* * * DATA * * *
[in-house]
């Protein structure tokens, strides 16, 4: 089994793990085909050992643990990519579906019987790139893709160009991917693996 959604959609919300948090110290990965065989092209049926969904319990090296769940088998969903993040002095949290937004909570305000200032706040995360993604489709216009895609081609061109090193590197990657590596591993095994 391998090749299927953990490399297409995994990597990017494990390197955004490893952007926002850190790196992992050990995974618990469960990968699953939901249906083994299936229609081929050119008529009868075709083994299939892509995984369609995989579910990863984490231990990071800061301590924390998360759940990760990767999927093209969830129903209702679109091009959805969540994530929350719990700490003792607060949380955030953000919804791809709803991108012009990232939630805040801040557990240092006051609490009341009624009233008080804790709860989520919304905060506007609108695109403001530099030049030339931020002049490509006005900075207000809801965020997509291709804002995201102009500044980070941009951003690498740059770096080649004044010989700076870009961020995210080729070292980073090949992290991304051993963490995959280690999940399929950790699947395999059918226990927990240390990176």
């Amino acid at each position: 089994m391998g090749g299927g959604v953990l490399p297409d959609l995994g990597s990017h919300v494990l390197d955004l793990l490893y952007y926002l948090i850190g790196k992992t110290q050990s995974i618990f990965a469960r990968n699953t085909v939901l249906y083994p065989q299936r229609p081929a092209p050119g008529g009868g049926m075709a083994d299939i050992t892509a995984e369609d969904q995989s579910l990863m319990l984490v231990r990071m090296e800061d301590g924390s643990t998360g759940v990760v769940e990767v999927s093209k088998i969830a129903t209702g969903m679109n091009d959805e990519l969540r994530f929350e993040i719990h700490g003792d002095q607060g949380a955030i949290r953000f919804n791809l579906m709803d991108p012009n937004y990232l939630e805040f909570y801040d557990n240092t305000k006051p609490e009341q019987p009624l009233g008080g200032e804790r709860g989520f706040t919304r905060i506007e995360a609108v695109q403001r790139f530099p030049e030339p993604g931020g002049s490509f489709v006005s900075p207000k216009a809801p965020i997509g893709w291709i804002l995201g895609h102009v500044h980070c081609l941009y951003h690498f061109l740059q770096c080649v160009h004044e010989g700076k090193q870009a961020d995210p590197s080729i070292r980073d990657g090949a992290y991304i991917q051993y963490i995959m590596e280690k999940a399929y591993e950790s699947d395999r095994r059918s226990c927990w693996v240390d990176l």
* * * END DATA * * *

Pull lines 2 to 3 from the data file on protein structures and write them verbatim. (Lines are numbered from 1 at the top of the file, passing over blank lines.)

């Protein structure tokens, strides 16, 4: 089994793990085909050992643990990519579906019987790139893709160009991917693996 959604959609919300948090110290990965065989092209049926969904319990090296769940088998969903993040002095949290937004909570305000200032706040995360993604489709216009895609081609061109090193590197990657590596591993095994 391998090749299927953990490399297409995994990597990017494990390197955004490893952007926002850190790196992992050990995974618990469960990968699953939901249906083994299936229609081929050119008529009868075709083994299939892509995984369609995989579910990863984490231990990071800061301590924390998360759940990760990767999927093209969830129903209702679109091009959805969540994530929350719990700490003792607060949380955030953000919804791809709803991108012009990232939630805040801040557990240092006051609490009341009624009233008080804790709860989520919304905060506007609108695109403001530099030049030339931020002049490509006005900075207000809801965020997509291709804002995201102009500044980070941009951003690498740059770096080649004044010989700076870009961020995210080729070292980073090949992290991304051993963490995959280690999940399929950790699947395999059918226990927990240390990176």
């Amino acid at each position: 089994m391998g090749g299927g959604v953990l490399p297409d959609l995994g990597s990017h919300v494990l390197d955004l793990l490893y952007y926002l948090i850190g790196k992992t110290q050990s995974i618990f990965a469960r990968n699953t085909v939901l249906y083994p065989q299936r229609p081929a092209p050119g008529g009868g049926m075709a083994d299939i050992t892509a995984e369609d969904q995989s579910l990863m319990l984490v231990r990071m090296e800061d301590g924390s643990t998360g759940v990760v769940e990767v999927s093209k088998i969830a129903t209702g969903m679109n091009d959805e990519l969540r994530f929350e993040i719990h700490g003792d002095q607060g949380a955030i949290r953000f919804n791809l579906m709803d991108p012009n937004y990232l939630e805040f909570y801040d557990n240092t305000k006051p609490e009341q019987p009624l009233g008080g200032e804790r709860g989520f706040t919304r905060i506007e995360a609108v695109q403001r790139f530099p030049e030339p993604g931020g002049s490509f489709v006005s900075p207000k216009a809801p965020i997509g893709w291709i804002l995201g895609h102009v500044h980070c081609l941009y951003h690498f061109l740059q770096c080649v160009h004044e010989g700076k090193q870009a961020d995210p590197s080729i070292r980073d990657g090949a992290y991304i991917q051993y963490i995959m590596e280690k999940a399929y591993e950790s699947d395999r095994r059918s226990c927990w693996v240390d990176l």